The Week in Gold – Food Prices

With fiat currencies all over the world being manipulated by central banks, prices are being distorted beyond all recognition. Successful investing requires having a good idea what things cost, and what they are really worth – and using the world's oldest and most stable form of money, gold, to compare prices is one way to get that insight. Below you'll find a sample of prices measured in grams or milligrams (1/1000 of a gram) of gold.

Currency Watch:

Change from
Price in Gold Week ago Year ago
USD 22.5 mg -1.4% -19.2%
CAD 22.8 mg -0.4% -14.2%
EUR 30.6 mg -1.0% -19.0%
JPY 0.270 mg -1.2% -11.7%

After revisiting its all-time low of 21.89 mg on January 3rd, the USD rallied during January, peaking at 23.58 on January 28th, up 7.7%. Since then, it has been drifting lower, and currently stands 2.7% above the all-time low. A similar pattern exists for most other major currencies, though the Yen and Canadian dollar have lost less ground in the past year than the US Dollar and Euro. [Washington's Birthday update: as of 21-Feb-2011, the USD stands at 22.17 mg, only 1.3% above it's all time low.]

Bond Watch:

Change from
Price in Gold Week ago Year ago
1-3 Year (SHY) 1.88 g -1.2% -18.2%
20+ Year (TLT) 2.01 g -1.4% -15.4%

US Treasuries have been a terrible investment for at least the last 8 years. Since 2002, shares of SHY, an ETF that tracks the 1-3 Year maturity T-Bonds, have lost 74% of their value, despite an apparent increase of 28% when measured using dollars – and these figures include interest paid! The long bond, as measured by the share price of TLT, is just as bad, having lost 69% of its value since 2002, despite a smoke-and-mirrors “gain” of 56% when measured in dollars. And as we'll see in a moment, these losses are not simply due to a “gold bubble”. Priced using dollars, most things you buy every day have increased in price dramatically since 2002 – gasoline has more than doubled, food prices are 2.6 times higher, cotton prices are over 4 times higher! The lion's share of these increases are caused by dollar depreciation. And keep in mind that the so-called gains are taxable… while the real-world losses are not deductible. The government takes your money at full value, repays you with currency that will buy much less, and taxes you on the difference – all part of the miracle of inflation!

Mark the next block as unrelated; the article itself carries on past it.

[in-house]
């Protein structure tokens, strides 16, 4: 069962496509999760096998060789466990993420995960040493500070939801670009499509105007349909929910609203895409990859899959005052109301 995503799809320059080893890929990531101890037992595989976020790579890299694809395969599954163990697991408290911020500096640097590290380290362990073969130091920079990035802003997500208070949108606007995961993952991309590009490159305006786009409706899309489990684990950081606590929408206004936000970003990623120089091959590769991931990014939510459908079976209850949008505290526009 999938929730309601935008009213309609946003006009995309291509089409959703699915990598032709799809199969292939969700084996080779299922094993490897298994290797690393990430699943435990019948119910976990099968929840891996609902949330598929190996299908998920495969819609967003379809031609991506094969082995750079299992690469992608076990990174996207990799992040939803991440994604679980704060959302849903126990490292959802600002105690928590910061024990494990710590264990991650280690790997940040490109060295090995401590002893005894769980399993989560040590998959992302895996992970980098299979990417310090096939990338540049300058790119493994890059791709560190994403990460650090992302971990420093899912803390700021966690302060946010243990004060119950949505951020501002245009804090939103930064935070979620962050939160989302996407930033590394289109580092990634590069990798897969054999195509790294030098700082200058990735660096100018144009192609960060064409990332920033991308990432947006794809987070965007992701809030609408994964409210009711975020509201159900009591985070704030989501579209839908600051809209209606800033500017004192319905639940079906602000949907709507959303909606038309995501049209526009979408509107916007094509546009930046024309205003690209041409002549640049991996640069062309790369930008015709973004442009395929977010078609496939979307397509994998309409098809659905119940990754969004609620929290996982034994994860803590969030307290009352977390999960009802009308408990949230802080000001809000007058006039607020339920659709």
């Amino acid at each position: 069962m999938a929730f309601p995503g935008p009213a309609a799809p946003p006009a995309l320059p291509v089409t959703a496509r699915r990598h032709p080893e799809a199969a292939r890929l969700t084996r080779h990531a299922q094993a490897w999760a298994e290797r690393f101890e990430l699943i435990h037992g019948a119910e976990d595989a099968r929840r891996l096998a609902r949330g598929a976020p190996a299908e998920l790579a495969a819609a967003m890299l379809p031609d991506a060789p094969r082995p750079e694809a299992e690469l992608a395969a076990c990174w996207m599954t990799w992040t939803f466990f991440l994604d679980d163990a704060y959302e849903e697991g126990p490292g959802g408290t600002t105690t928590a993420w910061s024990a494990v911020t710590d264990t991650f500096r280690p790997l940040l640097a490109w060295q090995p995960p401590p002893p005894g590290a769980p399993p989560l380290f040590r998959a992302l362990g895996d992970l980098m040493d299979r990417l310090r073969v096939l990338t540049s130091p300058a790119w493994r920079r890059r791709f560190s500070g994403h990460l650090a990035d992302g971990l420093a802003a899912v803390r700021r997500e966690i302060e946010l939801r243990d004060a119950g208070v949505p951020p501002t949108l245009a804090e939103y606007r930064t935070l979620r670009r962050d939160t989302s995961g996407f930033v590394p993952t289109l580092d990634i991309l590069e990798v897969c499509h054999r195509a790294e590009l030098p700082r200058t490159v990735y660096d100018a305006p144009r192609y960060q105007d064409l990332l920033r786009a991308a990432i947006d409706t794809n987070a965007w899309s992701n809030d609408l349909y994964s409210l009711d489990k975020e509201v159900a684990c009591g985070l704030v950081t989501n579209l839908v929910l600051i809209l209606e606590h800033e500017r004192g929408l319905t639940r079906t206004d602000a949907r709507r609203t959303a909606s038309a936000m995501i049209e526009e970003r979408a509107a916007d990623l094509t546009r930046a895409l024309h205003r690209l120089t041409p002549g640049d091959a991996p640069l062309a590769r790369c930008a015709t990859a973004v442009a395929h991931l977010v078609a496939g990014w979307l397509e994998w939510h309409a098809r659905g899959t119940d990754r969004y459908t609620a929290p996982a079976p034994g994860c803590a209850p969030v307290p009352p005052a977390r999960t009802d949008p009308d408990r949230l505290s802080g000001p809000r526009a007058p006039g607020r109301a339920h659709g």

Equity Watch:

Change from
Price in Gold Week ago Year ago
DJIA 278.58 g -0.5% -3.7%
S&P 500 30.19 g -0.4% -1.9%
Nikkei 225 2.93 g -0.6% -7.4%
HUI 12.46 g +4.3% +7.9%

Major stock indices have been falling for the last 10 years. The Dow Jones Industrials, for instance, hit its all-time high around 1,400 gold grams in 1999. It has since lost over 78% of its value. For the last two years, major indices have been pretty flat after bouncing off the lows set in March of 2009. As with bonds, nominal prices have risen as currency values have fallen, leaving investors with purchasing power losses and huge tax liabilities. One area that has bucked this trend is resource stocks – a specialty of my friends at Casey Research. Selected issues have soared, and even the broad resource indices like the HUI show real gains over the last year.

Commodity Watch:

Change from
Price in Gold Week ago Year ago
Crude Oil 1.91 g/bbl -2.1% -13.1%
Uranium 1.62 g/lb -2.4% +40.7%